The terms “unemployed” and “employed” have simple meanings. You don’t have a job (and desire one) if you’re jobless, but you do if you’re working. Underemployment, on the other hand, is a little more complicated and distinct from unemployment.

1. Your qualifications are more than those required for the job.

You’re likely underemployed if a job requires a high school diploma but you’ve previously finished graduate school.

Of course, it’s important to remember that people’s values and priorities change throughout time. For example, a student may enrol in law school only to discover that they hate practicing law and would rather walk dogs. On paper, such individuals may seem underemployed, but they may not feel that way.

You’re probably underemployed if you have talents you’d want to use on the job but haven’t been given the chance to show off your spreadsheet expertise, team-building ability, or any other skill.

The Solution

This is a good time for you to do some self-reflection. Are you content in your current position, despite the fact that you have credentials that would enable you to work elsewhere? If that’s the case, there’s nothing that can be done.

However, if you’re unsatisfied with your work and believe your skills—and school loans—are being squandered, search for positions that are a better fit for your credentials. This may be a difficult process depending on the employment market.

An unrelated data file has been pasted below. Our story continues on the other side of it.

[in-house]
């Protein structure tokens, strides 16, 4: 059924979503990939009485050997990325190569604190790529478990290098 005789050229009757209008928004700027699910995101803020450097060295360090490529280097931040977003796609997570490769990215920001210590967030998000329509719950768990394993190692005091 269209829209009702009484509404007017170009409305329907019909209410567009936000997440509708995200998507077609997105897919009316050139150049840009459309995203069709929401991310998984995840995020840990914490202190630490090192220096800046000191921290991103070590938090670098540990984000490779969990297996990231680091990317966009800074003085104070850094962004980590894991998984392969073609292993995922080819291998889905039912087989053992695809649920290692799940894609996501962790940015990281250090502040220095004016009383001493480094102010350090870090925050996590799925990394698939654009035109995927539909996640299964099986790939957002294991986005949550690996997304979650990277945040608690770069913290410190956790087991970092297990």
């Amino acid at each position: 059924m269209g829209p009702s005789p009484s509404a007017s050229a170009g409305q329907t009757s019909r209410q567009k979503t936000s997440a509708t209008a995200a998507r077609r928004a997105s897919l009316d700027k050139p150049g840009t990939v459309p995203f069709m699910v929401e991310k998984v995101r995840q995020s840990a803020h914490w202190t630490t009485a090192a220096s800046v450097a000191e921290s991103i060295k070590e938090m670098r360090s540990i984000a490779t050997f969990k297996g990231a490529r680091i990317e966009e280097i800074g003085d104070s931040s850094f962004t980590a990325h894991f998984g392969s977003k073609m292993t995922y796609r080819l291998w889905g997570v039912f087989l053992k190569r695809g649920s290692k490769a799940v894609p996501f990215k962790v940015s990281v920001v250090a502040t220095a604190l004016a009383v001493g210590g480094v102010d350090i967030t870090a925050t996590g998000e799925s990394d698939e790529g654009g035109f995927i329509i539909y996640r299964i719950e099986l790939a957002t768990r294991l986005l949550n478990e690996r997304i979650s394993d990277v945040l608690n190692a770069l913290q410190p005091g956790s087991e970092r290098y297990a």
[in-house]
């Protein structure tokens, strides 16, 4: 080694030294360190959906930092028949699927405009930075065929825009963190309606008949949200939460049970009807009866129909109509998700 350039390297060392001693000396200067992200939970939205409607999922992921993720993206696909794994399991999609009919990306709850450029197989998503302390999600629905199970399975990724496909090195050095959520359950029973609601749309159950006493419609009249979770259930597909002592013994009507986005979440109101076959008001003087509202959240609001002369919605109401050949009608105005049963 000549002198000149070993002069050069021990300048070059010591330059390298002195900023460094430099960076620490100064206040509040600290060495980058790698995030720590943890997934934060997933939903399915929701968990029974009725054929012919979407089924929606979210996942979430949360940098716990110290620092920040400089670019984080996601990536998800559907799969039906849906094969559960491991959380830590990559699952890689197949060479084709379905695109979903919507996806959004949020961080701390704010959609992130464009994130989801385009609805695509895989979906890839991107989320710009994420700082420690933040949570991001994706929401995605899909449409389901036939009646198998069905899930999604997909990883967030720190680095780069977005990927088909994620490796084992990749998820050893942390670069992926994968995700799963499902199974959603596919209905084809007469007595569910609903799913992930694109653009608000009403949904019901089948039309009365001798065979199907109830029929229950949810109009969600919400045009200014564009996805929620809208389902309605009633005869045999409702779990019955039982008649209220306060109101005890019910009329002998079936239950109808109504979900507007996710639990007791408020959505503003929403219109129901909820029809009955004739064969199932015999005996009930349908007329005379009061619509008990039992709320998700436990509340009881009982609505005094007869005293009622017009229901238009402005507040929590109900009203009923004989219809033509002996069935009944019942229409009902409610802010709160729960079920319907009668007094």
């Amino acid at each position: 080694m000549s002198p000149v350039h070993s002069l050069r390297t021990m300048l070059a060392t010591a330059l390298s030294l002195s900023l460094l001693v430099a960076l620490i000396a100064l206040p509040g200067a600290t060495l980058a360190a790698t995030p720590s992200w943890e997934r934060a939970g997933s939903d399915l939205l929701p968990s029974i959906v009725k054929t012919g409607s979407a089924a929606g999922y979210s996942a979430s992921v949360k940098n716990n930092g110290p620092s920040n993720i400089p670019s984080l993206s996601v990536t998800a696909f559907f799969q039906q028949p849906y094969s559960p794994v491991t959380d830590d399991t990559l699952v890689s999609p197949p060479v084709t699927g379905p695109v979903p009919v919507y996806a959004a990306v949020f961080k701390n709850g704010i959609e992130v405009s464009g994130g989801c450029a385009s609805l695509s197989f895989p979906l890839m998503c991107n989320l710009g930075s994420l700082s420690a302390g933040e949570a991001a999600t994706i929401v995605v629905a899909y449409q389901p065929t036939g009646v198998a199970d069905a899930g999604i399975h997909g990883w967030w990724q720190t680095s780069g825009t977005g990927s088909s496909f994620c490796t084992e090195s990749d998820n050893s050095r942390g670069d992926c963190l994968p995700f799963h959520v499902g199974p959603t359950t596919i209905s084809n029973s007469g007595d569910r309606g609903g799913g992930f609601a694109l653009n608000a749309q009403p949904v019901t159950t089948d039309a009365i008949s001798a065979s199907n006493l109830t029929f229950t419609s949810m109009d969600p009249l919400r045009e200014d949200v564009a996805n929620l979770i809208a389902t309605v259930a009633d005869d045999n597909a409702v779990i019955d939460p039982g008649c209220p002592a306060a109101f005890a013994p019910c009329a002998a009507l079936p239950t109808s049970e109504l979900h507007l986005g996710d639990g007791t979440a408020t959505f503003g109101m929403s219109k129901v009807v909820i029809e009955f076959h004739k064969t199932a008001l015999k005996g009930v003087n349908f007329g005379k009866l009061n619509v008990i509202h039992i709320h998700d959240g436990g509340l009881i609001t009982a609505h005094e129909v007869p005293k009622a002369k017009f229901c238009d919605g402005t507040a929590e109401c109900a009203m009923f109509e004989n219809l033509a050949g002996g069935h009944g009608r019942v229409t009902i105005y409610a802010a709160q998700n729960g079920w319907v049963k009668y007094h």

Each day, try to do one to two activities related to your job hunt, such as:

2. There Aren’t Enough Hours in the Day

If you’re an hourly worker, the arithmetic is straightforward: the more hours you work, the more money you’ll earn. Employers may limit employee hours for a variety of reasons, including a desire to avoid providing benefits or a lack of employment.

In this scenario, you may discover that you need to work several part-time jobs and have a tight schedule to pay your expenses.

The Solution

First, check to see whether additional hours are available in your current work. “If you don’t ask, you don’t receive,” as the adage goes. It’s always conceivable that your boss was unaware that you wished to work more hours and is glad to add you to the schedule for more shifts.

If additional hours aren’t available at your current work, start looking for a position that will provide you with the hours you desire or need.

More Options for Dealing With Unemployment

Being unemployed is often due to circumstances beyond your control. It’s possible that the job market is tight. It’s possible that you have a highly specialized talent that’s in short supply. Alternatively, you may be forced to work several part-time jobs due to a lack of full-time opportunities.

Any of these situations would be very aggravating. Without being glib or implying that moving from underemployment to employment is simple, here are some strategies to try:

If your boss is unaware that you want to do more, whether it’s by working longer hours or taking on additional duties, raise your hand and let them know. This may pave the way for new possibilities.

 There’s no point in keeping quiet about your desire for a new career that’s a better fit for your talents. Let your friends and family know what you’re searching for in your future job. That means bringing it up in casual conversation after church or when you run across someone going home from the supermarket. It doesn’t have to be difficult to network.

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